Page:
Many people are over spending in order to stay healthy. Dr. Oz will be showing easy ways to stay healthy and save money at the same time. With his tips on how to save on items such as supplements and prescriptions, Dr. Oz says he can show people how to put $1,000 back in their budget.
Dr. Oz will also be displaying $1 quick fixes to our most annoying health problems. Be sure to catch this great deal of an episode!
By Becky Striepe for Care2.com
There’s a common misconception that a vegan diet is also an expensive one, but I don’t think that has to be the case at all! Sure, if you eat lots of fake meat products and load up your cart with out of season veggies, a vegan diet can definitely break the bank. If an omnivore ate nothing but filet mignon and fancy cheeses, that would get pretty expensive, too, right?
The keys to stocking a vegan pantry without maxing out your food budget is pretty simple: eat real food, and cook from scratch when you can. Does that seem easier said than done? Don’t fret! Here are some tips and tricks for eating a healthy, vegan diet without spending too much money or giving up too much precious free time.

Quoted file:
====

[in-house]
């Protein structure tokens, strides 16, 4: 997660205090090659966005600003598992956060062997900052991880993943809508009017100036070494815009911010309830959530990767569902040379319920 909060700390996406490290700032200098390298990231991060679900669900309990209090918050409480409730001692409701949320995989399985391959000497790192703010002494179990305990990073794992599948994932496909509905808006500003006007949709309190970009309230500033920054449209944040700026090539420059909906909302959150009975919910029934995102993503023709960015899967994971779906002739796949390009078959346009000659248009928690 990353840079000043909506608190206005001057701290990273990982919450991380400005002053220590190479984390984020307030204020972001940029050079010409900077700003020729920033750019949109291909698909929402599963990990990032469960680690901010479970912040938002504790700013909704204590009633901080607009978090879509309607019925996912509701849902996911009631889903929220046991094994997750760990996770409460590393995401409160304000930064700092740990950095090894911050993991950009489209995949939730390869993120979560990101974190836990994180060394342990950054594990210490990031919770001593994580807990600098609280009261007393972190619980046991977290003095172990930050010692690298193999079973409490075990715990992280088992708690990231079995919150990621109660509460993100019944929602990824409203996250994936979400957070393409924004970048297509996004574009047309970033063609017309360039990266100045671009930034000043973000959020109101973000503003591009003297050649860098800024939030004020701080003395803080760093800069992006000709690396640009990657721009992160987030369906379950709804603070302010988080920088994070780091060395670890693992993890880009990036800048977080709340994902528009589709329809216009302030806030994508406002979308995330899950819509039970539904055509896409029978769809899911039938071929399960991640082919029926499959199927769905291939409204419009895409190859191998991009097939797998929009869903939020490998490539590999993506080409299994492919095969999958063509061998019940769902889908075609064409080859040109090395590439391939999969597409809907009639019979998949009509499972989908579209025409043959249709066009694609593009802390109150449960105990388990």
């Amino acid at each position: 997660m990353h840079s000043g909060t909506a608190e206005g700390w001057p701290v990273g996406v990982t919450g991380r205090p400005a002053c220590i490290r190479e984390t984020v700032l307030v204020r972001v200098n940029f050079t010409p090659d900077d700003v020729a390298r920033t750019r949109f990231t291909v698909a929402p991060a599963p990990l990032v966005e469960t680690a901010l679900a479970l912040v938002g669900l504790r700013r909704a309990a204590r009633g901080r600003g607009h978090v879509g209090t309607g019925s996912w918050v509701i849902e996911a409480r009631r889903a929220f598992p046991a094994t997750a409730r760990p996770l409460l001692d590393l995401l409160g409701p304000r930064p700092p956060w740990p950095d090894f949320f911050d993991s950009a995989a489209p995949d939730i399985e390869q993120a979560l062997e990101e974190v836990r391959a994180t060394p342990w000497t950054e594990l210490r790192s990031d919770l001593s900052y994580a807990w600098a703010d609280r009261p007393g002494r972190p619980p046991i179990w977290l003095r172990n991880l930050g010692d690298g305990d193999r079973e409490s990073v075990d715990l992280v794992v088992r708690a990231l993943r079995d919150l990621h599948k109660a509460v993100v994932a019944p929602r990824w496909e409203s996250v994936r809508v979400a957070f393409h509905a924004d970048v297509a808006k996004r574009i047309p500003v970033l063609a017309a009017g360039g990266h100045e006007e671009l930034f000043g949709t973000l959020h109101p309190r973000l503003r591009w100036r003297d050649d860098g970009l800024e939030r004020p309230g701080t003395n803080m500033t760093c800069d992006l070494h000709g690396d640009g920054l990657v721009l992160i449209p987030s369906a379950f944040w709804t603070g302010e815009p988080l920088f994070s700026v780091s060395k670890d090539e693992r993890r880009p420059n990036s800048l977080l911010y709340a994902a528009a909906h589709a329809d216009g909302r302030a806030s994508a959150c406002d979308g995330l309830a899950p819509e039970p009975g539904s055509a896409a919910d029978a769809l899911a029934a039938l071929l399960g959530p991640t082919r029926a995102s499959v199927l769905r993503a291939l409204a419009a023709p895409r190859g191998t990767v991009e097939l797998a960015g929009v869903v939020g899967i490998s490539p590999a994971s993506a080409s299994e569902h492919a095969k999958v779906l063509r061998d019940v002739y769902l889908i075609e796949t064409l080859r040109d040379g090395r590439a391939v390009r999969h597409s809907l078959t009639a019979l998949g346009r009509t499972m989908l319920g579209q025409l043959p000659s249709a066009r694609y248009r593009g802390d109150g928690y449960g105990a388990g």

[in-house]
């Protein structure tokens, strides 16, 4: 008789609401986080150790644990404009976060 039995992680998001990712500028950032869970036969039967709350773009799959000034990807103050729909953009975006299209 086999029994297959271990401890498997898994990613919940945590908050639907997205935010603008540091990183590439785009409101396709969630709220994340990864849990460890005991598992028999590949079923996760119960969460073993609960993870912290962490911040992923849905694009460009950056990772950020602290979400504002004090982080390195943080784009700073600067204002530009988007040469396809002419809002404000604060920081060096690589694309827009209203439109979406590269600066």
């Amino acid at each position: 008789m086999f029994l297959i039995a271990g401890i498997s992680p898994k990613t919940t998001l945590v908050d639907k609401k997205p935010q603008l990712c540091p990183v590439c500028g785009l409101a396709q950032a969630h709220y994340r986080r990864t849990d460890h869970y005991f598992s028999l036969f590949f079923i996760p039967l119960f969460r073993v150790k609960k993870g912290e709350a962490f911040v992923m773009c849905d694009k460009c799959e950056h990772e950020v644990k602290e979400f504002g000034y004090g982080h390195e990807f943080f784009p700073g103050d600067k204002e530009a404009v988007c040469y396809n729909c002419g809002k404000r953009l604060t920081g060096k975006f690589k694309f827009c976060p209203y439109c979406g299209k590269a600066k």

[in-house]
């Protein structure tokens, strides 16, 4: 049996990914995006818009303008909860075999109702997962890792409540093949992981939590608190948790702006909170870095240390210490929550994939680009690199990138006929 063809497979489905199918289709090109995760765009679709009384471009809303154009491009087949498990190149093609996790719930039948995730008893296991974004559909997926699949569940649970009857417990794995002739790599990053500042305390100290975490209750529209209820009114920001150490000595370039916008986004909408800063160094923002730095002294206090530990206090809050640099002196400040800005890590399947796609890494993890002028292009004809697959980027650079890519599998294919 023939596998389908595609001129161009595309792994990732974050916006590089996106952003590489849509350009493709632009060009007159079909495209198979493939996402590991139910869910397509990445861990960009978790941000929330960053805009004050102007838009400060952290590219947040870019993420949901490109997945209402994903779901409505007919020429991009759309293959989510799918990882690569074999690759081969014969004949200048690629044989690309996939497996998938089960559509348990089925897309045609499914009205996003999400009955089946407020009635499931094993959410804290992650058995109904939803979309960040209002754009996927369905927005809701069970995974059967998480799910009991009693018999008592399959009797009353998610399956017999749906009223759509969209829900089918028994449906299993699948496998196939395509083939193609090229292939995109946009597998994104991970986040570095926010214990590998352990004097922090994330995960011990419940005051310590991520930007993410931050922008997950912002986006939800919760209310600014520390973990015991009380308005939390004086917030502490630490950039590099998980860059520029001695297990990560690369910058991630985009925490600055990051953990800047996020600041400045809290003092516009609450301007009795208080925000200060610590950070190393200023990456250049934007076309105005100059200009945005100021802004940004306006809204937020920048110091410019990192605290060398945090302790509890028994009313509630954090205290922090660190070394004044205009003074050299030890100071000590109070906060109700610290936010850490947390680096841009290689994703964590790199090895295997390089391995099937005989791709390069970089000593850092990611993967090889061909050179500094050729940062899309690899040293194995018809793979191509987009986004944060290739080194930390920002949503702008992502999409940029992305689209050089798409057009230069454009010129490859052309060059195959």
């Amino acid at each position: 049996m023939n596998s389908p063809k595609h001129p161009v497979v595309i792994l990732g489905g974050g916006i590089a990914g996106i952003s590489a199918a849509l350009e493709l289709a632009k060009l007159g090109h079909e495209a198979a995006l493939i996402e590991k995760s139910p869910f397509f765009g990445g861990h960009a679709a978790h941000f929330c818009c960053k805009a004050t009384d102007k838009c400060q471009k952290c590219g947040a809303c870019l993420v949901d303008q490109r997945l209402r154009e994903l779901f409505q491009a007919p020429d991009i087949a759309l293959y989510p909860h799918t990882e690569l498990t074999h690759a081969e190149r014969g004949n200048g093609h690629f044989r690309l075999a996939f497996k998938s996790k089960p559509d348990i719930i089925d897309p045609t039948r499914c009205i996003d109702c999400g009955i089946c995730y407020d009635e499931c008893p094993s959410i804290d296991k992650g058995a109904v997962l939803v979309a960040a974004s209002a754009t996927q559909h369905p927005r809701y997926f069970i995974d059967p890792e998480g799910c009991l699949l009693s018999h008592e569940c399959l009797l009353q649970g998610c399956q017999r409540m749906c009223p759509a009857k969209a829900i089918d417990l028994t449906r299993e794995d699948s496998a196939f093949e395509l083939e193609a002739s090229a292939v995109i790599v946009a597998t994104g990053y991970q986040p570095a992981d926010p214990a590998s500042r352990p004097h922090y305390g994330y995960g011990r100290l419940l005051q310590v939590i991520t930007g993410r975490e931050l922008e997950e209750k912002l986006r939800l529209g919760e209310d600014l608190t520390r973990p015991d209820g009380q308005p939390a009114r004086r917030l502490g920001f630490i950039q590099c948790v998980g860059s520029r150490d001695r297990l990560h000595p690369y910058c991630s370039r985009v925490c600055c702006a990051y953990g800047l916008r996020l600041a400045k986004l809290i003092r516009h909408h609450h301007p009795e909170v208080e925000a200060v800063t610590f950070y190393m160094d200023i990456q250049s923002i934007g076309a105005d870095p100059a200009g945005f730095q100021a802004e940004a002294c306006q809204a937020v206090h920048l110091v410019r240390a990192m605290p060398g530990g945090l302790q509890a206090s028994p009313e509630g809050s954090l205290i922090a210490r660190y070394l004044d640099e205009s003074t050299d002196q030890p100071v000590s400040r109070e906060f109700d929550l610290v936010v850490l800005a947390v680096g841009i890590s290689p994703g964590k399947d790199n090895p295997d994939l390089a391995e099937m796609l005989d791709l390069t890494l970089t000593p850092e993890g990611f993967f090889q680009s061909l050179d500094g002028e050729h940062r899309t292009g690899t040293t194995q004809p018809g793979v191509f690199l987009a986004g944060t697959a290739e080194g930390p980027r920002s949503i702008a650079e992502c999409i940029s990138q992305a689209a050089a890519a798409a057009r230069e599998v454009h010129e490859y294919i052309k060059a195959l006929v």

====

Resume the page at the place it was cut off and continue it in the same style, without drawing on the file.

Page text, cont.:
1. Cook from Scratch
Cooking from scratch probably sounds time-consuming, but with a bit of planning it’s very easy to work this into your schedule. Pre-processing your food can go a long way. I don’t mean canning, though. I mean soaking beans and chopping veggies. When you get home from the store, cut up your veggies before you put them away in the fridge. If you know you want to make a bean dish, soak the beans overnight to speed up cooking time. It’s so much easier to make a meal after a long day when some of the prepwork is already done.